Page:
Wads of 500s are anchored by slices of apple that kids had pilfered from the feet of the surrounding Buddha statues. The kids step back then launch their shoes across the gravel. The closest shoe to the pile of money wins. A simple game with similarities to the French Petanque. Asking the kids tell teach me the game they called something like “Saw Bana”. No idea really. They invite me to play which I reluctantly do after finding my buy-in was a lot more than the rest (still tiny money). I also find my chunky size 9 Adidas are harder to guide than the precision of the kid’s flip-flops. I walked away with lighter pockets, a scuffed shoe and slight humiliation. When I leave the kids place back the apple slices and offer the money to temple alms bowls (minus my chunk).

Thong Khan Kham Market

This was the last stop of the Vientiane City tour. It wasn’t on the itinerary but being reluctant on an early return to the hotel I join the Malaysian ladies to be dropped off at Thong Khan Kham wet market. The ladies were looking for avocados…. weird? They also ask me along to eat Chinese Hot Pot with them but I had my own plans of drinking Lao-Lao that evening. I poke around the market, navigate surrounding streets, get lost and tuk-tuk back to the hotel. As far as tours go Vientiane City tour was one of the better I’ve come across.

Wat Ong Teu Mahawihan

While scouting for food in backstreets, not far from the Vientiane Riverside, I am drawn by the boom of a nearby drum. The drum continues and repeats seconds apart. Following the call I stumble onto the courtyard of Wat Ong Teu Mahawihan temple where smartly dressed locals bearing candles and gifts follow a procession of saffron-robed monks. I recognise the procedure of circumambulation, the parade would follow a circle of the temple three times clockwise. Knowing this I hide beneath the drum tower (Hor Kong) and wait for the procession to pass capturing a few (blurred) snaps with my camera. I snigger as bewildered travellers join the back of the procession many failing to see the monks lead at the front. As the procession returns to the central temple I join a loner monk sitting on the boundaries, we sit listening to the Sanskrit chants and I avoid the temptation to question his exclusion. The circumambulation and prayers were to mark the “New Moon” as I had learnt of during celebrations earlier on my Vientiane City Tour.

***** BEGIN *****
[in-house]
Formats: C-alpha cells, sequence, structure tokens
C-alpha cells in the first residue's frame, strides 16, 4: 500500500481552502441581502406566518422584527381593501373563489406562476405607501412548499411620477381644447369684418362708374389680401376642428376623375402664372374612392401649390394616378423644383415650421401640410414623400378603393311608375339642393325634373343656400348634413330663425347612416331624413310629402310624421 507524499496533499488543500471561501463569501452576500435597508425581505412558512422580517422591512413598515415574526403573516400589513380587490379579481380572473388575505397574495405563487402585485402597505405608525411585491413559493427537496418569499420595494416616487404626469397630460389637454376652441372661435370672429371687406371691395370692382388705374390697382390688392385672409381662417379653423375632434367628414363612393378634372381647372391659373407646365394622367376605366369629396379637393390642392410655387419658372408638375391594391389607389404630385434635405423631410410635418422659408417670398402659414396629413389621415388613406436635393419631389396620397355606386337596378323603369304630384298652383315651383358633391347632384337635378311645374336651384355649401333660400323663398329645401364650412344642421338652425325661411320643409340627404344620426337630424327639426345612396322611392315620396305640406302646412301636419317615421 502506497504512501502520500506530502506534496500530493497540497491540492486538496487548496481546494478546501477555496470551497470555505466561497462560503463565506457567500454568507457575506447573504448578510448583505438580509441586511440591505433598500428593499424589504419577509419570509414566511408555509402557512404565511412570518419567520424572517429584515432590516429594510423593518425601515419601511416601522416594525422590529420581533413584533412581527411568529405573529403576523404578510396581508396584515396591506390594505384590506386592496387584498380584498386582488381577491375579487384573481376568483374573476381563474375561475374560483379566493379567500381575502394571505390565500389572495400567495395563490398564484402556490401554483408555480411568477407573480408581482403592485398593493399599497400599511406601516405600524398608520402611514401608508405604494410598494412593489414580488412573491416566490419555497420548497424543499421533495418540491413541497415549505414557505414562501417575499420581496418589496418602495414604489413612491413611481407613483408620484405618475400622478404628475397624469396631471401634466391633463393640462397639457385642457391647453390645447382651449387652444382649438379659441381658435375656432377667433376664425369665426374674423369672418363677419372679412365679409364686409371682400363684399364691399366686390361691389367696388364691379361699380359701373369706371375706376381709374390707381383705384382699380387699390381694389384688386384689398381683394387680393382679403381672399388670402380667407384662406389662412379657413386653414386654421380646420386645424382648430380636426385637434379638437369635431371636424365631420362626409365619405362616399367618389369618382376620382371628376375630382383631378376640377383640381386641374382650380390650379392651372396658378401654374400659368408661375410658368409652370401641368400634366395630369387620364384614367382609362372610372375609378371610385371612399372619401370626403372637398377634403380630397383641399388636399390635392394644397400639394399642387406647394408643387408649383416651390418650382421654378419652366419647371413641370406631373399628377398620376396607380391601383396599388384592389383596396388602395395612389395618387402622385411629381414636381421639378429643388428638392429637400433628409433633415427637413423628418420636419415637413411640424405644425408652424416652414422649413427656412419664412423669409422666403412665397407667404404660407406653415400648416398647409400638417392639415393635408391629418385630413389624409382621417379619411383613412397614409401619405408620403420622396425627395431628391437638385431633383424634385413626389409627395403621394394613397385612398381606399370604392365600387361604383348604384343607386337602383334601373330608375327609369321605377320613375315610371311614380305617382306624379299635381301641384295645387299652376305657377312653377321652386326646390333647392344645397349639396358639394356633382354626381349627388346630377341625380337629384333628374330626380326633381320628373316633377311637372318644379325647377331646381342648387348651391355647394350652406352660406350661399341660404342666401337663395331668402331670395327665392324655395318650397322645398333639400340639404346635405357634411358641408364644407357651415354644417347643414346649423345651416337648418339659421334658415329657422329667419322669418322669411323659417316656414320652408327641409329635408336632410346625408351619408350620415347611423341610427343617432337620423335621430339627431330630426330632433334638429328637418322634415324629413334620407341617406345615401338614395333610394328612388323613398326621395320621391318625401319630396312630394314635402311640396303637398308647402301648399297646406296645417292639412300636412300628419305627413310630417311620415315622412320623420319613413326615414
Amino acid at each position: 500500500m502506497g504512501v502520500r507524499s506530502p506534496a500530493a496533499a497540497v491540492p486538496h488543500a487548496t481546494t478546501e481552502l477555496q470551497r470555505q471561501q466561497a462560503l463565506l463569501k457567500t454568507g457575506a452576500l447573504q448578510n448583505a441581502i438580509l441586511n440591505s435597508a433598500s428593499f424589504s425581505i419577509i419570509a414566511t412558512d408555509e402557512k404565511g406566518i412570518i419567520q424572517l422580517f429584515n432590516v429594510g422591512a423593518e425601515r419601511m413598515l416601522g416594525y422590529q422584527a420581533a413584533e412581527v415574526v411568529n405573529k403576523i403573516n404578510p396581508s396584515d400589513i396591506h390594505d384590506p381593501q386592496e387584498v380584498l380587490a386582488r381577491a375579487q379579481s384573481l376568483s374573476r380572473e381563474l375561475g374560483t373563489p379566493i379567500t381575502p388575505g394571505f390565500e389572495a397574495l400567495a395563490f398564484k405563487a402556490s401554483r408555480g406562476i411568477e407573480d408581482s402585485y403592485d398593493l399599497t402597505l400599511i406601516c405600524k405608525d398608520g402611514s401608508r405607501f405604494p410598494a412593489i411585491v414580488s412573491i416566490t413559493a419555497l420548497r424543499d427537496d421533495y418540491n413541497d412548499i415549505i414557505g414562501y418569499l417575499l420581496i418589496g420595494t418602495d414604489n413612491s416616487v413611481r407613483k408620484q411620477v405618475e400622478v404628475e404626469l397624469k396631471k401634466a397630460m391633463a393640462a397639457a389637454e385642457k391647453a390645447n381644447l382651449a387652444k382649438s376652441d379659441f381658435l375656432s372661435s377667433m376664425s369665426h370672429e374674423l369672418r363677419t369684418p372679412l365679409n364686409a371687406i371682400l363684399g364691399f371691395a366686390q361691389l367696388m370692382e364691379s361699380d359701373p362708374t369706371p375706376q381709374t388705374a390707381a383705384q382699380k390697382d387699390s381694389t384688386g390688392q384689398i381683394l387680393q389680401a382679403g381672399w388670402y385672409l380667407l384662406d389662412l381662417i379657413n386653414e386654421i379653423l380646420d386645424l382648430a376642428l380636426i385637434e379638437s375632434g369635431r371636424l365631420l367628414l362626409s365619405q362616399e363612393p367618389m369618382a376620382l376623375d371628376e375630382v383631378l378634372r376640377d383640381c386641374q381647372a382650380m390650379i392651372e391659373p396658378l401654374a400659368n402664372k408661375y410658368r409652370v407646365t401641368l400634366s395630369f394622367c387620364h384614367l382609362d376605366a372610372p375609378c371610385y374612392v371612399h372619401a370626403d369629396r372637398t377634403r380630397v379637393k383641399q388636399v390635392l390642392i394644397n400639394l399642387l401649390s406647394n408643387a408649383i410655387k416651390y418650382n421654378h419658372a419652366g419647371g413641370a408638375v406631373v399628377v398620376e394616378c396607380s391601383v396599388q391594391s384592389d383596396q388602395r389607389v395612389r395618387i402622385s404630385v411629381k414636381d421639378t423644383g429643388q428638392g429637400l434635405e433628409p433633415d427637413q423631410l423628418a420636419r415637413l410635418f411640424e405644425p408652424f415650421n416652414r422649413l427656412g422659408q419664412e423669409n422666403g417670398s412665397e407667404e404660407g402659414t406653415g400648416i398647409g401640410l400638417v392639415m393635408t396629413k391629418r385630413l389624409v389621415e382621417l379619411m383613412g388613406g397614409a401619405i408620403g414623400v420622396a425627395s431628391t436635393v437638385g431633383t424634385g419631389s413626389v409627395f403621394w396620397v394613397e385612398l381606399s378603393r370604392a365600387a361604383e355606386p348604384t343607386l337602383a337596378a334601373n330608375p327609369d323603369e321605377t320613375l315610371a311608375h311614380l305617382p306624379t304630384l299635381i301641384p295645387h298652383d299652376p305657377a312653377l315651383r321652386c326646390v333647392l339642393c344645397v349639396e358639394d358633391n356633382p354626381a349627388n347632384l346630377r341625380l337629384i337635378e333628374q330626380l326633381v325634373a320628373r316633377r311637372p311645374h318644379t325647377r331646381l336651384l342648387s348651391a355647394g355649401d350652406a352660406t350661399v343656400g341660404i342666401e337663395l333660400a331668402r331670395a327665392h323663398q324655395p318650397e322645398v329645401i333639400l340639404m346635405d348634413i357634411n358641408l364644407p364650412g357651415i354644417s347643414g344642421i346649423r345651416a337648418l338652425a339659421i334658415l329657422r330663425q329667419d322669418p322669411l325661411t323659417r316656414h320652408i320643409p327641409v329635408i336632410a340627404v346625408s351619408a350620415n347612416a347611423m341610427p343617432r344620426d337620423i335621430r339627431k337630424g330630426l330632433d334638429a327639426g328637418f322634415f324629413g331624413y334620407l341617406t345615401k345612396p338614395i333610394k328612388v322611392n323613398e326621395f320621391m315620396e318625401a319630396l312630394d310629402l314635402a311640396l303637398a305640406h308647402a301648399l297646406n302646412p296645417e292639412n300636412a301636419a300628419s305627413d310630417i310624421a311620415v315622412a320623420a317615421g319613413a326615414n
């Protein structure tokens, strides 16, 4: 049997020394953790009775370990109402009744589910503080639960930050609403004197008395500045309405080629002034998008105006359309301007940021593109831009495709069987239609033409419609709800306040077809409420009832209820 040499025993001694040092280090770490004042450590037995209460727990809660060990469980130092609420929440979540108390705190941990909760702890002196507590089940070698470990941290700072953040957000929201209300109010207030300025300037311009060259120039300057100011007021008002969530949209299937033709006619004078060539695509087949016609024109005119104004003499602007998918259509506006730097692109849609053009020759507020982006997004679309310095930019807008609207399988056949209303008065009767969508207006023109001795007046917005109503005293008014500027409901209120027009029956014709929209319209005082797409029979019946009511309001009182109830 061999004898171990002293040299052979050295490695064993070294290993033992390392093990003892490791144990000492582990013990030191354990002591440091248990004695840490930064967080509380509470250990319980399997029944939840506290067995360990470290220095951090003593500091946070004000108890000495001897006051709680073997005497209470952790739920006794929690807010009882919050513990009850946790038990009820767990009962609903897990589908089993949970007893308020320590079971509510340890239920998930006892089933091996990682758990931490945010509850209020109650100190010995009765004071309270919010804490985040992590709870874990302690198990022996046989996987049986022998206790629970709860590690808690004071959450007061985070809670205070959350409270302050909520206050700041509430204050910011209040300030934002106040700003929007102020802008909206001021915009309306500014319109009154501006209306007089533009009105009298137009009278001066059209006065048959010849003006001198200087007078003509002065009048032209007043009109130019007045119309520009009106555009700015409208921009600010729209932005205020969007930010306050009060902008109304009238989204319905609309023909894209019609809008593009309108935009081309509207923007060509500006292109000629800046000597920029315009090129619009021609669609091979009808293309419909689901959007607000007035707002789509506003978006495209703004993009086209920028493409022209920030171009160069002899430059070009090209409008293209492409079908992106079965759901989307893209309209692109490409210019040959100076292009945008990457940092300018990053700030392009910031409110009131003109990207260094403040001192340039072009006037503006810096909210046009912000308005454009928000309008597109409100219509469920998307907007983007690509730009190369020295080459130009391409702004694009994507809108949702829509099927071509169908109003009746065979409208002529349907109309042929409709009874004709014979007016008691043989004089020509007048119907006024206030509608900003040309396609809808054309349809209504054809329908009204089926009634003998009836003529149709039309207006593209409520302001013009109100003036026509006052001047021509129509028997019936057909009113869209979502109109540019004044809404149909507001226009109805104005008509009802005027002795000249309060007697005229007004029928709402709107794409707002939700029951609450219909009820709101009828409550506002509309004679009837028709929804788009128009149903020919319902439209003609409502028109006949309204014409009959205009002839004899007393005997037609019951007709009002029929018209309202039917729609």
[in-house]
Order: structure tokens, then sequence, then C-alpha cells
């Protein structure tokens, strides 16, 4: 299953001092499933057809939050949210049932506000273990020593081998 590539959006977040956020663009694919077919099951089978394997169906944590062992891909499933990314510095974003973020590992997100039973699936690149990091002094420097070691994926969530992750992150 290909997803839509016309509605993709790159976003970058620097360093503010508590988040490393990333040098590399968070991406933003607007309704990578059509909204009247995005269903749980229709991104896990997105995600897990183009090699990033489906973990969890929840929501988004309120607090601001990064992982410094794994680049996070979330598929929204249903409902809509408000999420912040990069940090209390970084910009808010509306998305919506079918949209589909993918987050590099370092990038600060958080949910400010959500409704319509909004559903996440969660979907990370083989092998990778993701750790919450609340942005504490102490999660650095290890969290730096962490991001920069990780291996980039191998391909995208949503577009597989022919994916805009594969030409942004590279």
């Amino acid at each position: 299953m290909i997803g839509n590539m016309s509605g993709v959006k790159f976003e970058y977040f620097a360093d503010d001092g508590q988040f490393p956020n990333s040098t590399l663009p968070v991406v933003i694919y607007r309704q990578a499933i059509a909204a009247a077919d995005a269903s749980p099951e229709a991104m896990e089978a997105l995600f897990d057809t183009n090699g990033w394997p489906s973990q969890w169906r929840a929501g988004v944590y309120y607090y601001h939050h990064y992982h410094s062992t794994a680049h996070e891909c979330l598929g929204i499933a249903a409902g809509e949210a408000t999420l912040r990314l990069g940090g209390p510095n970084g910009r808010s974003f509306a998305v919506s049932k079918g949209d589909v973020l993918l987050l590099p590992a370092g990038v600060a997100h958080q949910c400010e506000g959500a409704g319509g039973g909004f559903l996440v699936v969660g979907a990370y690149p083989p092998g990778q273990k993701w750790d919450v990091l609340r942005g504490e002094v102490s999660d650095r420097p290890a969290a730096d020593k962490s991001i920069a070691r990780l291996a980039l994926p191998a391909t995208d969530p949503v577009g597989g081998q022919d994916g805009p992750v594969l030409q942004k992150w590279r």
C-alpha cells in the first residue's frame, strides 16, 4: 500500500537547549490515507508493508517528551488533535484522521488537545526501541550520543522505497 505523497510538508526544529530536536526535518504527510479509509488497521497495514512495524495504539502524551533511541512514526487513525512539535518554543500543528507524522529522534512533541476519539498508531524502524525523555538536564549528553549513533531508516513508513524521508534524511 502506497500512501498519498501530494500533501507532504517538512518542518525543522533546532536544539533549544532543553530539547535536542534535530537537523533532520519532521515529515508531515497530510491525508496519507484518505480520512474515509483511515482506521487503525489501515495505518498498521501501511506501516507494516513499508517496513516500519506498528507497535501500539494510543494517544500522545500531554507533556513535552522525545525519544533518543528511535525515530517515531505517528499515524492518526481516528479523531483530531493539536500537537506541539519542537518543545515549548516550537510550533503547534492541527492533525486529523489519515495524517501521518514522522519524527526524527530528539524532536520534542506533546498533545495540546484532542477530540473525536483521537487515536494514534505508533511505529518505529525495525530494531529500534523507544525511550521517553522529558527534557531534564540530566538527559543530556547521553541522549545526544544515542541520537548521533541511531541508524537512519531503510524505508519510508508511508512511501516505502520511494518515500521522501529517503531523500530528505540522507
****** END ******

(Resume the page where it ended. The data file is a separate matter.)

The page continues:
Pha Khao Restaurant

In a quiet side street near Vientiane Riverside and Wat Ong Teu Mahawihan, I find a great family-run restaurant. I sit out front with locals avoiding the back area which is unnecessarily dressed up for the backpacker crowd (hippy lanterns etc). I choose my seat precisely (strangely) and face open doors looking onto a quiet side street. It felt a bit like eating in someone’s garage.

I nibble while watching local life pass by as occasional motorbikes or groups of kids scamper towards the Vientiane Riverside and Night Markets. On my right shoulder is a family portrait and homely nick-nacks. The menu is a mix of Vietnamese and Thai cuisine (as is Lao food). I start with a large carafe of red wine – cheap in Laos compared to Thailand. Appetizers of fresh spring rolls (summer rolls) and deep-fried laab wontons. For main the recommended fried beef with herbs (Pa Kao Lao) with sticky rice.

One for the road I order the infamous and scarily potent Lao-Lao rice whiskey. A hefty serving in a Champa Blended Whiskey glass (my bravado scoring it for free). Knocking it back I stumble out back towards the Vientiane Riverside.

Vientiane Night Life

Being Saturday night, I bypass the tourist and backpacker hangouts, to go check out the party scene for locals in Vientiane. One of the better areas on passing was the Nam Phou Fountain, the Hi-So (high society) area of Vientiane; interesting but for a well-heeled crowd.

Back towards the Vientiane Riverside and night market I find a nightclub lined by scooters, a grungy youth crowd, a Chivas sign and some random lad frying squid on a barbecue made out of a barrel. Perfect. Inside every table is topped with Whiskey bottles and mixers, everyone is drinking, yet I fail to find a bar. I try to summon a waitress with no luck. There priority is to the tables and I fail to even score a beer. After 15-minutes of Lao/Thai pop-rock I call it a night and stagger back to my hotel via That Dam Stupa.